We lived in the third biggest city, Daegu, which was quite an experience since neither of us had ever lived in such a big city before. We lived in Jisan-dong, Suseong-gu, and were within walking distance of Suseong Lake and some of the best restaurants in Daegu.
The first cultural difference we encountered was that people in South Korea don’t seem to navigate the same we do in South Africa, since they do not use street names and house numbers, despite an attempt to introduce a more Western system. I foolishly would ask taxi drivers to take me to Artville, Jisan-dong, Suseong-gu, Daegu, South Korea, only to be met with a completely blank expression. It might be supposed that it was a language barrier causing the problem, but even showing the address carefully written in Hangul did not help. Over time, I learned to direct taxi drivers to Hwangeum Junction, then go to the Presbyterian Church, then turn at the school for learning disabilities, then turn etc. etc. and we would arrive at our apartment building.
Here is a view of our dong, our neighbourhood, from the nearby mountain. We had an English-speaking dentist on one side of the block, and English-speaking doctor on the other, and we were close enough to Home-Plus, the Korean version of Tesco, where we could get some familiar western food. Just near Home-Plus was a gym with a swimming pool. All the basics were very conveniently located nearby.
Most of the time, however, I bought food from people on the side of the road on the way home from school. The food was much cheaper, and it was a good opportunity to practice my terrible Korean and negligible haggling skills on the locals.
This was the entrance to our apartment. You can clearly see the whole place in this one photo. Our place was actually fairly big, by South Korean standards. We were lucky enough to have a separate lounge, bedroom, kitchen, and bathroom.
The view from the bathroom.
The view from the lounge.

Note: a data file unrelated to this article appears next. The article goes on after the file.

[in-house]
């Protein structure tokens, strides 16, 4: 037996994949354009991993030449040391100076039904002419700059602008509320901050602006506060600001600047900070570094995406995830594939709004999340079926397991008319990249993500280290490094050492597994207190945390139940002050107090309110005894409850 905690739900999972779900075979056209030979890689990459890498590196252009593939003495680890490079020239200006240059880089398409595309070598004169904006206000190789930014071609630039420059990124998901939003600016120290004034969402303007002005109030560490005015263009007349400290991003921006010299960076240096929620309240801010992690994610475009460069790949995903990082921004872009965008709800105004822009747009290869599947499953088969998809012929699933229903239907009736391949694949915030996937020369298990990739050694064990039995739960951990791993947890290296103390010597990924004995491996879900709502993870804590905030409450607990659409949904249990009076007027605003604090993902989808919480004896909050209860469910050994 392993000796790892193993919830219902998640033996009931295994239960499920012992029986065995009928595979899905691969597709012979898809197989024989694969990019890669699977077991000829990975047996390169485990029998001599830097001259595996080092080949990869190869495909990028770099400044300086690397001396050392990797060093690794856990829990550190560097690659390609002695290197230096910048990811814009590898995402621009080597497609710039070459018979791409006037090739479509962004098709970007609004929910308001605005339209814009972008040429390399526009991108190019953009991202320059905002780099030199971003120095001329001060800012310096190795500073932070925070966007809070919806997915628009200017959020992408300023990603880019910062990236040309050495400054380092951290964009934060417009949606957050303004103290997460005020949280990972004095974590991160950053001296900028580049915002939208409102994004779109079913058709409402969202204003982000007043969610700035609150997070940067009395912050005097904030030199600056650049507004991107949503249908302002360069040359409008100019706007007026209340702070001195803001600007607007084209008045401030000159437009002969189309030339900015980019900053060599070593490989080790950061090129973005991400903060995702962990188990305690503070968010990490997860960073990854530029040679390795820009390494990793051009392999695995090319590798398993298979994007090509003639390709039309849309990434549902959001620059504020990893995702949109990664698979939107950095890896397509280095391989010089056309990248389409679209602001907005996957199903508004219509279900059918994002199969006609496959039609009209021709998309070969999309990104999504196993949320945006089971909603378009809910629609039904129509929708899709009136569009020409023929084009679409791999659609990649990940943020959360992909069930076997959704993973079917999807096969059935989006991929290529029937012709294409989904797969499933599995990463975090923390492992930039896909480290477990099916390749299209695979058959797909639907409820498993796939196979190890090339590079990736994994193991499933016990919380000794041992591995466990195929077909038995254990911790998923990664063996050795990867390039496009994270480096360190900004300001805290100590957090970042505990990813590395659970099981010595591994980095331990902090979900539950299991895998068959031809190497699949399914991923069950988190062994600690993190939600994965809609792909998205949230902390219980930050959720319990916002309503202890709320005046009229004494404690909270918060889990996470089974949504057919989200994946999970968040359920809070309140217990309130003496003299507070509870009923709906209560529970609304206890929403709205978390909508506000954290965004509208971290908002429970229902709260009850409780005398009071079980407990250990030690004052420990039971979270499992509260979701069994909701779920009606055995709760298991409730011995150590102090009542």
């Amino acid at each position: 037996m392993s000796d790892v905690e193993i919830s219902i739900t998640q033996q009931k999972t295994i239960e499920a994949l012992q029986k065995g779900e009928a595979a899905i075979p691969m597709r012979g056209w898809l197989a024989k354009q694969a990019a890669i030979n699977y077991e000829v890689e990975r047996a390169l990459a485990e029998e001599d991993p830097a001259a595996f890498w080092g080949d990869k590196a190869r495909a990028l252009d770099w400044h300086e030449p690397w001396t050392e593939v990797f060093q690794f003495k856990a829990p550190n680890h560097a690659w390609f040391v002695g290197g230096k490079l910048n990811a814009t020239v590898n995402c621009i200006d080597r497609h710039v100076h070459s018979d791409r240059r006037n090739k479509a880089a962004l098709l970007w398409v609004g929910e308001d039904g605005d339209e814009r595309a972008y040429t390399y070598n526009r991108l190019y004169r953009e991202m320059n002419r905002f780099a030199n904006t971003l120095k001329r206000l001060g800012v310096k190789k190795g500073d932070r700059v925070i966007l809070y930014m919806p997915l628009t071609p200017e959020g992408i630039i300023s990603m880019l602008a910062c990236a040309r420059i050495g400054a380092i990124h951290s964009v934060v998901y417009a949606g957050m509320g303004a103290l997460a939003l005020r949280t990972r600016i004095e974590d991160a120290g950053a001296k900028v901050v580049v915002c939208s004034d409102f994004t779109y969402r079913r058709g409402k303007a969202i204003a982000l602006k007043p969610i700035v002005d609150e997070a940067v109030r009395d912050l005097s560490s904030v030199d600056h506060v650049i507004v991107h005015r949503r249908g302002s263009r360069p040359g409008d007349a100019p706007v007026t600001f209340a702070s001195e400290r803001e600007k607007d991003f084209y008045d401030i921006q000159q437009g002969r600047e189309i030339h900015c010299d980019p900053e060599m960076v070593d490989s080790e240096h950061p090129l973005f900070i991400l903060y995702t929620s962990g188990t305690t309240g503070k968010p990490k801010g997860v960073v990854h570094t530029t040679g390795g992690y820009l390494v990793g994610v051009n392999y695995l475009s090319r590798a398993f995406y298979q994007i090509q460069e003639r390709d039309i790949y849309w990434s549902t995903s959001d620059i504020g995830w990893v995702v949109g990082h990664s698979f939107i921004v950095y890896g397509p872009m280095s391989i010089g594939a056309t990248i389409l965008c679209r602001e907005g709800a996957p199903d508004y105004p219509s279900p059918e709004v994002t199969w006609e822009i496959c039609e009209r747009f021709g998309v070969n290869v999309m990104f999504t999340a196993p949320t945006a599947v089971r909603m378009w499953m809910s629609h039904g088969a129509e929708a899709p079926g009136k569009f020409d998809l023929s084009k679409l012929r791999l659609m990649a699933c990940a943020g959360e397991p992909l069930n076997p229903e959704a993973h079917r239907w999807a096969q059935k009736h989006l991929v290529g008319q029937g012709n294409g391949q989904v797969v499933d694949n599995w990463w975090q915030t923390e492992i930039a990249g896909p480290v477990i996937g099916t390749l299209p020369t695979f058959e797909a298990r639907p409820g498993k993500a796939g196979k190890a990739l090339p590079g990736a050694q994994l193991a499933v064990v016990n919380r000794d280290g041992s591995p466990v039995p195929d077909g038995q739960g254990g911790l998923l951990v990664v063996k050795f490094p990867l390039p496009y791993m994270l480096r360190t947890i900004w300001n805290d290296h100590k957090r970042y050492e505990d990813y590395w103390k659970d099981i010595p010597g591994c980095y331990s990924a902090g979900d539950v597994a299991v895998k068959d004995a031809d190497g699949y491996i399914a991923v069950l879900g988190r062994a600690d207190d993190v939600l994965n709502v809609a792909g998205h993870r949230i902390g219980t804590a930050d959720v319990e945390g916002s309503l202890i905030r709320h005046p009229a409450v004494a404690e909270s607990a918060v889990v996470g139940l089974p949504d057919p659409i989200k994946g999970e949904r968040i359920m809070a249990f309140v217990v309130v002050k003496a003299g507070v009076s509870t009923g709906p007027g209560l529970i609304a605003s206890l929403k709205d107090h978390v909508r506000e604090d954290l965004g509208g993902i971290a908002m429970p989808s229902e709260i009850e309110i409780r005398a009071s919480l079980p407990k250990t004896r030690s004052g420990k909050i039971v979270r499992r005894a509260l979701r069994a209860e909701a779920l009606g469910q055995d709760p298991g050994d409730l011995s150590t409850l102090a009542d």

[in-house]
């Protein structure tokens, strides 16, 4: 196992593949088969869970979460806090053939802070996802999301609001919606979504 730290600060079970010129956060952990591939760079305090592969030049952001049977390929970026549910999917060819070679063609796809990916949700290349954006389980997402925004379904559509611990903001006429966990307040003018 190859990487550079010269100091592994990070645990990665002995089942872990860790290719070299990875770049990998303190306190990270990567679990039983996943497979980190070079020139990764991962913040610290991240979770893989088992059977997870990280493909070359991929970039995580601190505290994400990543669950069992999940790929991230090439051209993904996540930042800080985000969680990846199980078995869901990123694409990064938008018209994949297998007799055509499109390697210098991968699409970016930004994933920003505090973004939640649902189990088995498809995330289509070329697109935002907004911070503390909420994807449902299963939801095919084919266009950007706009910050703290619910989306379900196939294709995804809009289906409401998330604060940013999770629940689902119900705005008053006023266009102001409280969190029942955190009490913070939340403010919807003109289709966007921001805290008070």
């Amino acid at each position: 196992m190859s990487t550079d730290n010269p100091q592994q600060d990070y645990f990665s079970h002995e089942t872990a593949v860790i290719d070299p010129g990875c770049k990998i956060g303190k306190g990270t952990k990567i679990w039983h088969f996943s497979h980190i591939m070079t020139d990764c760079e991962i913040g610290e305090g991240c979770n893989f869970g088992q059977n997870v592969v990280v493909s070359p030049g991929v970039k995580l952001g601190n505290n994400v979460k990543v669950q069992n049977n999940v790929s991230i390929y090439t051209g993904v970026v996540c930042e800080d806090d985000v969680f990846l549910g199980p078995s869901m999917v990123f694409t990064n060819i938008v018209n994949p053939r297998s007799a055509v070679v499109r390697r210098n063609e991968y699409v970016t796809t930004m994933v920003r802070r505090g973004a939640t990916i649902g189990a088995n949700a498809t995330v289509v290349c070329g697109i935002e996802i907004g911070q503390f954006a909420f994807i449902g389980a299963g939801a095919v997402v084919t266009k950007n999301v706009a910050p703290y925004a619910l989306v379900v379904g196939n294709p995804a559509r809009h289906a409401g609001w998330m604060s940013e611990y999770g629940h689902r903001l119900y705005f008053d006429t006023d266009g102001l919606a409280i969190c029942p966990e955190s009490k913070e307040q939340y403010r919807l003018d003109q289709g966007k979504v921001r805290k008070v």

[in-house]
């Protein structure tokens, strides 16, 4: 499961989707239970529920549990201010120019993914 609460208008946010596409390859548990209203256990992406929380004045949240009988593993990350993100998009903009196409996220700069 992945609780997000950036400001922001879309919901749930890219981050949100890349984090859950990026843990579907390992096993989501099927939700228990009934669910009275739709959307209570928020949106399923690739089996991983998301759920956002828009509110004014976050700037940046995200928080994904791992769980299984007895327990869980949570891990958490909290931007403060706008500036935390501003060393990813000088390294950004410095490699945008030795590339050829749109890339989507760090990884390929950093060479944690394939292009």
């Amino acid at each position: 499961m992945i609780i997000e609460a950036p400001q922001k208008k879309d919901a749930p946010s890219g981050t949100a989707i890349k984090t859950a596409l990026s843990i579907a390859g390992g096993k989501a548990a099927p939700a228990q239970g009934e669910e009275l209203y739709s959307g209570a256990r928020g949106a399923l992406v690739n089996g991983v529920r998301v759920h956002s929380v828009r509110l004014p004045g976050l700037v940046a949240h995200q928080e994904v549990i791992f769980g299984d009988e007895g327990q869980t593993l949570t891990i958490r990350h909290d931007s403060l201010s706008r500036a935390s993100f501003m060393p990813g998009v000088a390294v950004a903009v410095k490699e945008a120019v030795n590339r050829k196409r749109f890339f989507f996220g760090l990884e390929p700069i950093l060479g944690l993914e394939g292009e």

This was the bedroom. The apartment came with an incredibly uncomfortable bed, so we ended up sleeping on the same mats that Koreans traditionally use, which we bought from the 시장 (sijang: traditional market).
It was actually ideal in winter, since we were in direct contact with the 온돌 (ondol). An ondol, an adapted form of the Chinese Kang, is a heating system of under floor water pipes that heated up the whole flat quite comfortably.
This was the very narrow kitchen. Most people living in an apartment building like ours wouldn’t do much of their own cooking, but we were comfortable enough with our fridge, gas burner, and our own washing machine squashed into the room.
The view from our kitchen window overlooked the Apsan mountains in the distance.
The traditional Korean houses gave way
to the more common apartment buildings in the distance.
The bathroom was tiny, and like many bathrooms we encountered in South Korea, consisted of a shower, toilet, and basin all in one room.
We soon became used to everything getting wet when we showered, although in the beginning it was a bit of an annoyance.
This playground was right around the corner and served the multiple apartments in the area. The playground was tiny: by comparison, my garden while growing up was twice the size, and was just for me and my three sisters. This was part of the adjustment process when living in such an incredibly densely overpopulated country.
The view of Suseong-gu, the district in which our flat was located, from Apsan mountains.
Lastly, here is a schematic of the flat.
It was a bit of an adjustment living in such a densely populated city, however, the infrastructure was excellent. We’ve never had faster Internet, transport was cheap and efficient, and we our basic needs were met.